to point out the foolishness of the 95 percent margin rate in the UK.  JFK and Ronald Reagan revived the US economy and the UK was revived by Mrs. Thatcher who recognized the foolishness of such high marginal rates.

Why are such rates foolish?  Because they cause folks to spend their time figuring out ways to avoid such taxes.  Bjorn Borg and others moved to Monaco.  Lots of financial advisors got rich.  Flatter tax rates like we currently have eliminate lots of wasteful activity.  They are also extremely progressive because income is more likely to be reported.  Here is a 2014 report showing that the top one percent pay more in federal income taxes than the bottom 90 percent.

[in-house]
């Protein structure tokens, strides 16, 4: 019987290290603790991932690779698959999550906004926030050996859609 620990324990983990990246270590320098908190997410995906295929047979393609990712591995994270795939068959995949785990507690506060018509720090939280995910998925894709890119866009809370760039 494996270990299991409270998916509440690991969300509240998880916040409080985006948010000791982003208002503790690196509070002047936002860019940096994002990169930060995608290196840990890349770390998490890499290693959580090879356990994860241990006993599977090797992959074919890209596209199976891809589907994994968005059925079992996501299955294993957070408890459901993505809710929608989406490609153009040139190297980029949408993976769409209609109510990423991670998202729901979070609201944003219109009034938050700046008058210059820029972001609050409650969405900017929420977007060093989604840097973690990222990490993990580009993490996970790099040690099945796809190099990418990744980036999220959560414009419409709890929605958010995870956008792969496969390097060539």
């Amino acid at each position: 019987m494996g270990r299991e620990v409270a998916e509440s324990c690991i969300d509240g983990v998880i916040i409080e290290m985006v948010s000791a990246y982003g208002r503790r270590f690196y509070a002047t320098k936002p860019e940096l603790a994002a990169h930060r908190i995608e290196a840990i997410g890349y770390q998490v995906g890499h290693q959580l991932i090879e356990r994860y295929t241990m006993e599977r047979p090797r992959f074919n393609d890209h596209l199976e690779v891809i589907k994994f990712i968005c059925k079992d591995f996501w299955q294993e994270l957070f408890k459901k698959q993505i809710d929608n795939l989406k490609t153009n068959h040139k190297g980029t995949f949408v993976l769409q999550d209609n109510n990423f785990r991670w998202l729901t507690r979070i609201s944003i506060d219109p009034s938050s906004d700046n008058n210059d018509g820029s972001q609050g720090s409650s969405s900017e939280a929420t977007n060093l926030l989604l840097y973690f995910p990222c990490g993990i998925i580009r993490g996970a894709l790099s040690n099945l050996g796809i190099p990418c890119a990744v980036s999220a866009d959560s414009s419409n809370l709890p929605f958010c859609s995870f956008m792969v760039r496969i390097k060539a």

Near the end Eric comes to the real progressive point which is envy:

Conservatives who have pushed down top marginal tax rates and expressed nonchalance about the subsequent massive growth in the wage gap have so far kept such initiatives at bay.

Progressives want to attack the rich.  Conservatives want to enrich everyone.  The envy card has been effective for progressives.  We’ve recently seen that seventeen year-olds can be heroes.  Hopefully the fifth graders and everyone else can see through Eric and MD.

Stating The Obvious

We have had a hard day enjoying the Grand deGloves (ages 1, 3, and 5) while driving through the Minnesota snow.  It isn’t snowing hard but combining a little snow with some wind and open places makes driving challenging.  Thus, when we saw Kevin D. Williamson give the following obvious solution to Brexit at NRO:

Here, the United Kingdom has an opportunity to reclaim a very old — and very British — solution: unilateral free trade.